We all want to be healthy but that can be hard if the right supports aren’t in place. For example, it can be hard to eat healthy when it’s too expensive to buy fresh and local fruits and vegetables, they’re not sold in your neighborhood, or they’re not offered in the schools. It can be hard to be physically active when places like streets, sidewalks, and parks aren’t easy, safe, and enjoyable to use. And it can be hard to manage a chronic disease, like diabetes, when you aren’t connected to a system that helps you do so.

That’s why Healthy Here exists. We’re working to change systems and environments to make it easier for Hispanic, Latino, and Native American residents of the International District and South Valley to access healthy foods, be physically active, and manage chronic disease. We do this with the help of a large network of partners, all of which have years of experience and expertise working in communities. Collectively our impact is stronger than when we work alone.

Healthy Here is an initiative of the Health Equity Council. It’s funded through the Center for Disease Control and Prevention’s REACH (Racial and Ethnic Approaches to Community Health) award and managed by Presbyterian Healthcare Services.

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Be Physically Active
Walking is one of the best ways to connect with friends and family, spend time in the fresh air, and see your neighborhood. Short on time? No problem, just walk close to home. Healthy Here partners are proud to be in collaboration with a grant from the National Association of Chronic Disease Directors to make walking the easy choice for our communities through the Walk with Ease program.

To sign up please visit the site:

Additionally, Healthy Here partners are proud to be a part of the annual open streets event, ABQ CiQlovía. Learn more about this community building event promoting safe, accessible streets by visiting the Facebook page:

Eat Healthy
The Healthy Here Mobile Farmers’ Market is a collaborative focused on improving health equity for low-income individuals and families in Bernalillo County by supporting local farmers and increasing access to and education about affordable, healthy, locally produced foods. The Healthy Here Mobile Farmers’ Market, a farmer’s market on wheels, provides Albuquerque’s International District and South Valley with healthy, affordable, organically grown fruits and vegetables, and educational resources for how to prepare the market’s offerings in cost-effective, delicious and easy ways.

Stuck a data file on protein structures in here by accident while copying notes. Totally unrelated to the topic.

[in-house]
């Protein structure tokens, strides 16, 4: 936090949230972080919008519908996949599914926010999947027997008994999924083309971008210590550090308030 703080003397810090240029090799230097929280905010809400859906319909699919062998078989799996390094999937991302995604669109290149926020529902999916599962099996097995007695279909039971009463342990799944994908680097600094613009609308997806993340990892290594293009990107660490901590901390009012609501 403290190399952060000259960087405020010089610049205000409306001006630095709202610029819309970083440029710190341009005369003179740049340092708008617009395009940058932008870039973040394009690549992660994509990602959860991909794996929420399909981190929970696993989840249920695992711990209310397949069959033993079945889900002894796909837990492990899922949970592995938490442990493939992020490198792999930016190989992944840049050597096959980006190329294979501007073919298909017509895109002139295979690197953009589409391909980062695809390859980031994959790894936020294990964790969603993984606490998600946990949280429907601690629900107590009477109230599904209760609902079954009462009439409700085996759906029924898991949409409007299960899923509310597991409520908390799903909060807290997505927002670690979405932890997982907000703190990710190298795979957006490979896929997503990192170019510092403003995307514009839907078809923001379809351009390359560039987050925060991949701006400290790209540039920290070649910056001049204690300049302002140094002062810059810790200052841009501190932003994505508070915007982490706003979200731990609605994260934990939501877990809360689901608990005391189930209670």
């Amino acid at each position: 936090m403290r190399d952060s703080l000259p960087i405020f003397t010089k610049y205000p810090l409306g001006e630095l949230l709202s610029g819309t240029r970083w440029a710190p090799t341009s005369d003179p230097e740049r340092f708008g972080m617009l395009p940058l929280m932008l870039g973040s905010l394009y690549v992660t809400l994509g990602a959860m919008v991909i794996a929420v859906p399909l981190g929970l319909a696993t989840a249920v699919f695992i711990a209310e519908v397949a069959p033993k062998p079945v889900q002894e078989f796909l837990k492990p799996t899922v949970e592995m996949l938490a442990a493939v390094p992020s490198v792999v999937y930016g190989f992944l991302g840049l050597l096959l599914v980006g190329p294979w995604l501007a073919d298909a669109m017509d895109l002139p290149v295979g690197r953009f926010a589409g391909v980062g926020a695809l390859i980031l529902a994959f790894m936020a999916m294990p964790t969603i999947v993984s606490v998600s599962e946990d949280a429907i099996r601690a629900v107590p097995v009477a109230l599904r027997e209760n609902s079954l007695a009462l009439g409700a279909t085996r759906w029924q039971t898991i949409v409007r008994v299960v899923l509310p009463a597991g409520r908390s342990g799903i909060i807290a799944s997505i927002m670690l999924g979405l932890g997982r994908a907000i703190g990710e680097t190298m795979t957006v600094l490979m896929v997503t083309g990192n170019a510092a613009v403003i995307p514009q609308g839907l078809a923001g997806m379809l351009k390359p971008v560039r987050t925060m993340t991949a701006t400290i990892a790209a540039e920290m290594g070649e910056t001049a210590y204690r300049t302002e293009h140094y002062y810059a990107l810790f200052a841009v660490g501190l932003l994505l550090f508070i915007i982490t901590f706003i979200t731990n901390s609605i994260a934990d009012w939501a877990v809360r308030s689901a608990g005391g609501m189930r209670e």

This effort is part of the Healthy Here initiative that includes Presbyterian Healthcare Services, Bernalillo County Community Health Council and 14 other community partners. The Healthy Here Mobile Farmers’ Market made stops at various health clinics, middle schools and community centers on Mondays and Tuesdays between June and October during the season. The 2020 market season is pausing operations for the duration of the 2020 season. Thank you to everyone who has made this season special. Please with any questions.

Be Well
Healthy Here Community and Clinical Linkages: The Wellness Referral Center (WRC)The Wellness Referral Center (WRC) was born in REACH Year 2 as a way to increase connections between community members and available health care and wellness resources (i.e., “community and clinical linkages). To achieve this goal, the WRC engages providers in referring their patients to community-based programs to prevent and manage chronic disease (e.g. chronic disease self-management classes, cooking and nutrition education, and walking groups).

Led by Adelante, First Choice and Presbyterian Center for Community Health–and beginning with a pilot program at First Choice–the WRC currently engages a majority of the clinics in both the South Valley and International District. The WRC continues to grow deeper roots in these provider organizations, as well as expanding outside of these communities. There are currently wait-lists as we grow the opportunities of community program schedules to accommodate the demand. Amid the COVI19 Pandemic the WRC continues to fill chronic disease workshops and schedule hundreds of patients in wellness programs. The WRC seeks to embed the referral process as a lasting and beneficial systemic change.

Funding for the Walk with Ease program is supported by the Grant or Cooperative Agreement Number 5NU58DP006261-03, funded by the Center for Disease Control and Prevention. Its contents are solely the responsibility of the authors and do not necessarily represent the official views of the Centers for Disease Control and Prevention or the Department of Health and Human Services.

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